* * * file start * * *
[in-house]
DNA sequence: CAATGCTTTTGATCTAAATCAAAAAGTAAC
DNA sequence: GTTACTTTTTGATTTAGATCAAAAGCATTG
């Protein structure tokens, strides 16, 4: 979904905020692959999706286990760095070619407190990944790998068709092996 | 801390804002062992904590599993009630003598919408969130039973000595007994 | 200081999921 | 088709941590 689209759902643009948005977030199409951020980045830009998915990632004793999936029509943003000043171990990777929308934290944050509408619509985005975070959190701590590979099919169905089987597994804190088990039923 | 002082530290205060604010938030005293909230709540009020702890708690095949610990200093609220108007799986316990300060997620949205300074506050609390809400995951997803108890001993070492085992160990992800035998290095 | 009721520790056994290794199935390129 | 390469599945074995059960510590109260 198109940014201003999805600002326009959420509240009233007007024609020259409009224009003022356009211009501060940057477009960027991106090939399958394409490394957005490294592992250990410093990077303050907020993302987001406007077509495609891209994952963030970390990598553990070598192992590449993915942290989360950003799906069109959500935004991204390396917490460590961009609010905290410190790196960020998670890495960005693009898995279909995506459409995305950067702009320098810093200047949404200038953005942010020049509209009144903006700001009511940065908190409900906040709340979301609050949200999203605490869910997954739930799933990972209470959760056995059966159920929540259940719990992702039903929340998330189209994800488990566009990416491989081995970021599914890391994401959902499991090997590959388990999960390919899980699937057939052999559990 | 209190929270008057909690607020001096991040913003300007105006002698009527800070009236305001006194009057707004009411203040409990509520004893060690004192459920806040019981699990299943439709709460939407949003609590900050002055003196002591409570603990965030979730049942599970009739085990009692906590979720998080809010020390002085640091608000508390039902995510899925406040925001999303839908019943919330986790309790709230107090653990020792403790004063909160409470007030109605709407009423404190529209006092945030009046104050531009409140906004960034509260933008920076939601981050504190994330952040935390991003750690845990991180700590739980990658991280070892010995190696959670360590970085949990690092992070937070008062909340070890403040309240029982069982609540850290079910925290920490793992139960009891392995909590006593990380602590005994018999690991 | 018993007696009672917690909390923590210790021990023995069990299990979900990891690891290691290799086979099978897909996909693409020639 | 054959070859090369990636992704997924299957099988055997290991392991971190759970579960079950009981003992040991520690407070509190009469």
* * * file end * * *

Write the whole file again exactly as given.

[in-house]
DNA sequence: CAATGCTTTTGATCTAAATCAAAAAGTAAC
DNA sequence: GTTACTTTTTGATTTAGATCAAAAGCATTG
């Protein structure tokens, strides 16, 4: 979904905020692959999706286990760095070619407190990944790998068709092996 | 801390804002062992904590599993009630003598919408969130039973000595007994 | 200081999921 | 088709941590 689209759902643009948005977030199409951020980045830009998915990632004793999936029509943003000043171990990777929308934290944050509408619509985005975070959190701590590979099919169905089987597994804190088990039923 | 002082530290205060604010938030005293909230709540009020702890708690095949610990200093609220108007799986316990300060997620949205300074506050609390809400995951997803108890001993070492085992160990992800035998290095 | 009721520790056994290794199935390129 | 390469599945074995059960510590109260 198109940014201003999805600002326009959420509240009233007007024609020259409009224009003022356009211009501060940057477009960027991106090939399958394409490394957005490294592992250990410093990077303050907020993302987001406007077509495609891209994952963030970390990598553990070598192992590449993915942290989360950003799906069109959500935004991204390396917490460590961009609010905290410190790196960020998670890495960005693009898995279909995506459409995305950067702009320098810093200047949404200038953005942010020049509209009144903006700001009511940065908190409900906040709340979301609050949200999203605490869910997954739930799933990972209470959760056995059966159920929540259940719990992702039903929340998330189209994800488990566009990416491989081995970021599914890391994401959902499991090997590959388990999960390919899980699937057939052999559990 | 209190929270008057909690607020001096991040913003300007105006002698009527800070009236305001006194009057707004009411203040409990509520004893060690004192459920806040019981699990299943439709709460939407949003609590900050002055003196002591409570603990965030979730049942599970009739085990009692906590979720998080809010020390002085640091608000508390039902995510899925406040925001999303839908019943919330986790309790709230107090653990020792403790004063909160409470007030109605709407009423404190529209006092945030009046104050531009409140906004960034509260933008920076939601981050504190994330952040935390991003750690845990991180700590739980990658991280070892010995190696959670360590970085949990690092992070937070008062909340070890403040309240029982069982609540850290079910925290920490793992139960009891392995909590006593990380602590005994018999690991 | 018993007696009672917690909390923590210790021990023995069990299990979900990891690891290691290799086979099978897909996909693409020639 | 054959070859090369990636992704997924299957099988055997290991392991971190759970579960079950009981003992040991520690407070509190009469």